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Published: January 23, 2019
Somto Okafor and Migwe Kimemia Dayton 2018

From left, Migwe Kimemia, AFSC Dayton Program Director and Somtochukwu Henrietta Okafor, AFSC Civic Engagement Intern

Photo: AFSC / Dayton

By Somtochukwu Henrietta Okafor
AFSC Dayton Youth Civic Engagment Intern

Hi everyone, my name is Somtochukwu Henrietta Okafor. I am Nigerian and also from the tribe Igbo. In my tribe, the name Somtochukwu means, “Join me and praise God.” This name was given to me because of the complications before my birth; after my mum and I were able to make it through that trying time, my parents thought it a befitting name for me.

Arriving in the US

My family moved to the US on February 22, 2014, beginning a major journey in my life and a transition I would not easily forget. I was 15 years old when we moved, but even at that age I was able to know that I would never see life the same way as I was raised to, which is without colorism and racism.

Two weeks after we moved, I was sent to complete my high school education, and at that time it felt like the worst punishment my parents could have subjected me to. I didn’t understand anything and overall felt like I was not welcome.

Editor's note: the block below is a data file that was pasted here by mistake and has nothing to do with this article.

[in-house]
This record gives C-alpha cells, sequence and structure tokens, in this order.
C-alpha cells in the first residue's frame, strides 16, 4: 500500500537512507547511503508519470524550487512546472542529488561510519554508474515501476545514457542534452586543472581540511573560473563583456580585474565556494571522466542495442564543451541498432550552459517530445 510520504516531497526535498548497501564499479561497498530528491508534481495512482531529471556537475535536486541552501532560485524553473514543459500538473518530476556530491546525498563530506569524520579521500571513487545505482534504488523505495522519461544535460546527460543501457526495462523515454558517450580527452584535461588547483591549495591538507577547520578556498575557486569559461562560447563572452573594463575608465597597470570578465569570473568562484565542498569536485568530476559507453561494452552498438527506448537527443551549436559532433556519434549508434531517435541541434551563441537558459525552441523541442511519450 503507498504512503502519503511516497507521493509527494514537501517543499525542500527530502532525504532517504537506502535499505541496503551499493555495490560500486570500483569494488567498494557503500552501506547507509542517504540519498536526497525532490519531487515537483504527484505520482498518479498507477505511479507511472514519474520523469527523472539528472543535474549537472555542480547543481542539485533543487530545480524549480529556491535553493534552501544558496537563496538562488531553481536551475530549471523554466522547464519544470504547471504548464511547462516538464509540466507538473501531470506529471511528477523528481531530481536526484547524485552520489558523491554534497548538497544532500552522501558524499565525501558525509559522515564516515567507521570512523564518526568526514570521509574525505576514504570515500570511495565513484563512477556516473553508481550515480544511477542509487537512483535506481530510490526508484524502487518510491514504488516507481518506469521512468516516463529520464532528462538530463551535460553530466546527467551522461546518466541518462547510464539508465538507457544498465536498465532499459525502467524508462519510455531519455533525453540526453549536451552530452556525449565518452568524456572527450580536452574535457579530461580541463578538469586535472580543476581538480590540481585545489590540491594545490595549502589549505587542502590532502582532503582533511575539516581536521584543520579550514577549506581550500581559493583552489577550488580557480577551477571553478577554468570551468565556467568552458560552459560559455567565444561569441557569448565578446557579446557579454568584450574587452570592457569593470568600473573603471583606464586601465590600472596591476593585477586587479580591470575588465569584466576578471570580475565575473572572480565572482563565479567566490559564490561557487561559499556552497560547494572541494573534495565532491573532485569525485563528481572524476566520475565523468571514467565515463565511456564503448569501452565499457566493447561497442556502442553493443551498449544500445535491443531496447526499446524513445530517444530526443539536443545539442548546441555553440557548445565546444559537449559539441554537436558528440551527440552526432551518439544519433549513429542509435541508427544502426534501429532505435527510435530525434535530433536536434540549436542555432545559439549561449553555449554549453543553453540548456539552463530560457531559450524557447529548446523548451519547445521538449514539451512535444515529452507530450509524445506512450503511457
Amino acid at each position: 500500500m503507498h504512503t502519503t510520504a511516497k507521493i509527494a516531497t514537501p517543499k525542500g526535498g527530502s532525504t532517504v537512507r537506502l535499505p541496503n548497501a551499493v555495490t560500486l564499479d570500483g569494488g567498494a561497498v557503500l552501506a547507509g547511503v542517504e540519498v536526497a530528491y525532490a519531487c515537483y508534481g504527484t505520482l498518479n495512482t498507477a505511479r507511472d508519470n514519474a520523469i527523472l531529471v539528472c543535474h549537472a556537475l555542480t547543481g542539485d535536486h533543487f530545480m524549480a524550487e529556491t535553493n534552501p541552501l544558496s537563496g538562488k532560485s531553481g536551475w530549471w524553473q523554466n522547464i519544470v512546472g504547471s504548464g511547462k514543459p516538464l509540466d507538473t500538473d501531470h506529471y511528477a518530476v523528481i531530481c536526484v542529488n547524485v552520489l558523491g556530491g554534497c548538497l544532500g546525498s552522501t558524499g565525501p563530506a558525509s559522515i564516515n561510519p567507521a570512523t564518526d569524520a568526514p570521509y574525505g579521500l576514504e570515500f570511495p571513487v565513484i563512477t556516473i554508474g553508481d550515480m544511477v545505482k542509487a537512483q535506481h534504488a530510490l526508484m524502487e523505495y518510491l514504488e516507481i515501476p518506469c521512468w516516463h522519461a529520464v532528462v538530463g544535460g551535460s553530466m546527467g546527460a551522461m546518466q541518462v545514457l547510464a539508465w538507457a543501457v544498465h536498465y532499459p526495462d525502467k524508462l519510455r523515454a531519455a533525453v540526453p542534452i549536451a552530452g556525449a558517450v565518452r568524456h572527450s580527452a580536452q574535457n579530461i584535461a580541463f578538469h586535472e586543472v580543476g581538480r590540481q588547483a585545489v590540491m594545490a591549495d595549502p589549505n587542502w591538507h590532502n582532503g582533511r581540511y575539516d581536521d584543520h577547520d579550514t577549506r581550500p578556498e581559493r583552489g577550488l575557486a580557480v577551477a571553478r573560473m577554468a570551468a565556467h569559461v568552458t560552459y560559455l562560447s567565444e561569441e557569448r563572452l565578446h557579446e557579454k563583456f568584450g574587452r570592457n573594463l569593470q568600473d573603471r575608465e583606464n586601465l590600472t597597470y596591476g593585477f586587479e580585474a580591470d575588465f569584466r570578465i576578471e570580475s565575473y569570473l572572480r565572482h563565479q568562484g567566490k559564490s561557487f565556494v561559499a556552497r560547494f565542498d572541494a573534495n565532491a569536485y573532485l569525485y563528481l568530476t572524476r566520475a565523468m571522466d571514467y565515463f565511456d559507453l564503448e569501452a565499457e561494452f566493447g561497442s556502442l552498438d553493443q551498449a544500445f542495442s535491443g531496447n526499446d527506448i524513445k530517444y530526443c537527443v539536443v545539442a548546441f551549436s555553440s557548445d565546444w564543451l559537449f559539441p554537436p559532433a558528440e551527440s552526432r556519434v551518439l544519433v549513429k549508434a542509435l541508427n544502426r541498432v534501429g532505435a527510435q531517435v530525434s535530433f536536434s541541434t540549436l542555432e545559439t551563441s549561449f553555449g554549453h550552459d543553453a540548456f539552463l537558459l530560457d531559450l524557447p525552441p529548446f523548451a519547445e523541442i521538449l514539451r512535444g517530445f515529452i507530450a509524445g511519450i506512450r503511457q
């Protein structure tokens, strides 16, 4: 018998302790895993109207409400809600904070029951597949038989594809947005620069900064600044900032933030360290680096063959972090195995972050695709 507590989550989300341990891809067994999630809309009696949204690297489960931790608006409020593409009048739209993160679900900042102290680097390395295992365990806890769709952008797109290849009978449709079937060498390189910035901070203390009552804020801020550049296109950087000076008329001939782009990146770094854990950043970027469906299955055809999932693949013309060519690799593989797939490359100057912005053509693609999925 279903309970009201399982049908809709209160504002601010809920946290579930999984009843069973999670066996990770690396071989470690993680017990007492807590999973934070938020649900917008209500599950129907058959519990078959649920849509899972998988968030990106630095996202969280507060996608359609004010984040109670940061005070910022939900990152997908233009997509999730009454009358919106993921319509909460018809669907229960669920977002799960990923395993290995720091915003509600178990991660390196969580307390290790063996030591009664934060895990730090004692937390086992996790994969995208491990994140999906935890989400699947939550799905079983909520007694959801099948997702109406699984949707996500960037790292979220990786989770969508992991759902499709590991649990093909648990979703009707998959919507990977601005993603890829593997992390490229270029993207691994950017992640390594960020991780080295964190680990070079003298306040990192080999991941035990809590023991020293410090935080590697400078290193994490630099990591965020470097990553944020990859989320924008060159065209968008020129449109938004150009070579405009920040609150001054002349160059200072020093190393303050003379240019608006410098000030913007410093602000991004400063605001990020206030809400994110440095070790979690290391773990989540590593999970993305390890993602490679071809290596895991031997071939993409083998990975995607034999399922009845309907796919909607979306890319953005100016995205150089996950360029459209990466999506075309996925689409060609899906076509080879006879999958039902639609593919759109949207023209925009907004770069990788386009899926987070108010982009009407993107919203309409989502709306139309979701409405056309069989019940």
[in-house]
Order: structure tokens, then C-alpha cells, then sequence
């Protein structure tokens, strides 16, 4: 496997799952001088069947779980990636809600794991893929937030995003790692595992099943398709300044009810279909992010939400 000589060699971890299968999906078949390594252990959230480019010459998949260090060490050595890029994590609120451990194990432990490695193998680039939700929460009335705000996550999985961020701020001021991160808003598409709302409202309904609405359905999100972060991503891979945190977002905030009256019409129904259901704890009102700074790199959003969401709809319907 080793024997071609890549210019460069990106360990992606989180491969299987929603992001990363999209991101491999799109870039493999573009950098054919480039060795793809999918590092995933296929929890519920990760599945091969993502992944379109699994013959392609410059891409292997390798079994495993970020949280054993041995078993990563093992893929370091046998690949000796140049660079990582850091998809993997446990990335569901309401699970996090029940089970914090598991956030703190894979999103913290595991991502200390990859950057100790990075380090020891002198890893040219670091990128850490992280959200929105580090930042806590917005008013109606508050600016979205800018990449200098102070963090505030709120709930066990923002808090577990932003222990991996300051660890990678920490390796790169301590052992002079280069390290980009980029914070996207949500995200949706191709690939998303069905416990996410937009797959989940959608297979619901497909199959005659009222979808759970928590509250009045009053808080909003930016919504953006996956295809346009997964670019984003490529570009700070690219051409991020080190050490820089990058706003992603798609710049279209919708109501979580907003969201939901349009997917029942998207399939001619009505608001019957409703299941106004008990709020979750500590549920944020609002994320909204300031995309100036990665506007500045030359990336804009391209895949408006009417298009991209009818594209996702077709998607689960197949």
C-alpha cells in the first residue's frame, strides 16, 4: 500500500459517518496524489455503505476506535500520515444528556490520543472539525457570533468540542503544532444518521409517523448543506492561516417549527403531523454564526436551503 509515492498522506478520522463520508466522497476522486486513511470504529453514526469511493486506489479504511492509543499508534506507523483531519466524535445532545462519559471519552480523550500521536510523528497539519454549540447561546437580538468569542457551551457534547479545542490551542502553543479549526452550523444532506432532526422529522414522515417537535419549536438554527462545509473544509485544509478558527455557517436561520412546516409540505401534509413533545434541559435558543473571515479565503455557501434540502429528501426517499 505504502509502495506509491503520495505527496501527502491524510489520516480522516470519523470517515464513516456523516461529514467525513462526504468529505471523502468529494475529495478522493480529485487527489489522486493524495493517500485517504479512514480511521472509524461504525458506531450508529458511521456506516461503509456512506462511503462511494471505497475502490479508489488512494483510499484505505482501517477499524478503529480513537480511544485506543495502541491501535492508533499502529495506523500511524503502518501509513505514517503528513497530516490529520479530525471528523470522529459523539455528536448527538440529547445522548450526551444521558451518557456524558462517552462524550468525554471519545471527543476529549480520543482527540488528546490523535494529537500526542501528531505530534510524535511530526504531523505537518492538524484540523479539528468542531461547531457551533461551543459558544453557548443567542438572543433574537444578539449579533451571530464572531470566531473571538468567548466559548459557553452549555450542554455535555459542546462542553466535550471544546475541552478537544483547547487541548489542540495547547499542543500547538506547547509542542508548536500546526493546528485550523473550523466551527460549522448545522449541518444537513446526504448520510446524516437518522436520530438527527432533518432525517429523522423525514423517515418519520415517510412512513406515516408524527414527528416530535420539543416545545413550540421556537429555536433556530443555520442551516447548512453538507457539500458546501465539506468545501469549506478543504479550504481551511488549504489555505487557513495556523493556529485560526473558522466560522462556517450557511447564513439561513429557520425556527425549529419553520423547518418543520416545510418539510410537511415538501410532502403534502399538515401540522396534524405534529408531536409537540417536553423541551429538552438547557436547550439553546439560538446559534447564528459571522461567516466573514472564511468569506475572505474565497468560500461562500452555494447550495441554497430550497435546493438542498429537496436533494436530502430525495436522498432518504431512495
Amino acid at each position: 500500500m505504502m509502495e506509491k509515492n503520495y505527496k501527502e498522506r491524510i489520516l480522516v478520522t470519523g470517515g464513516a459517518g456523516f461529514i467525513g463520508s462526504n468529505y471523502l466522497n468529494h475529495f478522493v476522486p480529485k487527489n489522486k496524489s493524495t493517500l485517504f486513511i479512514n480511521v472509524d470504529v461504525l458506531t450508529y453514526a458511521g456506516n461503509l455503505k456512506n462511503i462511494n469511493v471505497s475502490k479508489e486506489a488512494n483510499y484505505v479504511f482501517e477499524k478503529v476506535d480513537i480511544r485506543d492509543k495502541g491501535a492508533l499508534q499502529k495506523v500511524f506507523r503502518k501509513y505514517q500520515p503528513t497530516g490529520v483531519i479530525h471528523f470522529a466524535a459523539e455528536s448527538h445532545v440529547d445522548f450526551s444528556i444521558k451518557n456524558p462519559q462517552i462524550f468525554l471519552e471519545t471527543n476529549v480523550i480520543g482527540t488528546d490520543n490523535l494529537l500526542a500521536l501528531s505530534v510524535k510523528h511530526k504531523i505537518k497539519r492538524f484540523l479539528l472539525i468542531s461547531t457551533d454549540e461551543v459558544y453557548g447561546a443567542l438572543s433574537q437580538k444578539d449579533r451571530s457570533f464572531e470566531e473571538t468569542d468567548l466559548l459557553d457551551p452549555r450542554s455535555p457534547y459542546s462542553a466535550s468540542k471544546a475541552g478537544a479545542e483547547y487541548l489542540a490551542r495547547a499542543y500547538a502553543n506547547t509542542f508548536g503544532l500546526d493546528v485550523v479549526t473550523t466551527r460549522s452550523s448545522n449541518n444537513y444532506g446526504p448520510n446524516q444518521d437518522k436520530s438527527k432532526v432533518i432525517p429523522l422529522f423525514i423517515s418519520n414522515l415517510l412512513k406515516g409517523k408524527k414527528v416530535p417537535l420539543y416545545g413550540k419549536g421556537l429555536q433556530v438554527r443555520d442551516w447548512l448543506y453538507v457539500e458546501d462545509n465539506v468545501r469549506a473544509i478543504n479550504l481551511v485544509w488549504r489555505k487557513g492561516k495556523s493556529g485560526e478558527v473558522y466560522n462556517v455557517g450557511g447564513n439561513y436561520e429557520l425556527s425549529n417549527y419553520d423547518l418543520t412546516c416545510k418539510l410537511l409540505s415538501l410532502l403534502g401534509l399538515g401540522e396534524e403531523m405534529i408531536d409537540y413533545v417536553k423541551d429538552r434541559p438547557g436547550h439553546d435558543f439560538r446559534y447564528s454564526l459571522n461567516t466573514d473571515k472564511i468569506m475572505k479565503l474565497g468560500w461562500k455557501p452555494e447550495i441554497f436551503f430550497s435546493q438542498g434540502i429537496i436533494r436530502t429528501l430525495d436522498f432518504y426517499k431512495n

I decided to talk to my parents about it and let them know I was not interested in going to school anymore, and I just wanted to be home because I felt out of place in school and felt no love and connection to anyone, even people who looked like me.

My mum then looked me in the eye and said to me, “You are a daughter of Zion and therefore be strong and courageous. By being on this earth you have power over everything, so go out there and take what you deserve.” At that point, her statement made no sense to me, and I just went to my room believing I was doomed for life with no purpose and ambition.

Connecting with others

Everything began to change at the end of that school year when I was publicly recognized as an Honor student, and then I met a few African people and we became close friends. The next school year I became actively involved in school activities and clubs, but in the midst of all that I always wondered why there was no club to educate people about African cultures provide a platform to connect with our culture.

One day, I went up to my friends and said to them, “Let’s create an African student Organization,” and that was how I knew I had a passion for leadership. High school finished very well, and now it was time for college. I knew what I wanted at this time and knew who I was as a person.

I immediately joined the African Student Union at my college, and I am currently the Vice President. Everything was going OK until one day, the president of our organization reaches out to us and said something very interesting. He said, “Guys, there’s an organization that’s reached out to us with a mission to unite African students in Ohio, and they want to have a meeting with us.”

Working with AFSC

I was intrigued and started asking a whole bunch of questions that he didn’t have the answer to, and with that I became more and more excited to meet with this organization. AFSC was everything and more of what I expected it to be. We had a wonderful lunch meeting with AFSC Program Director Migwe Kimemia and the New African Immigrant Commissioners (NAIC).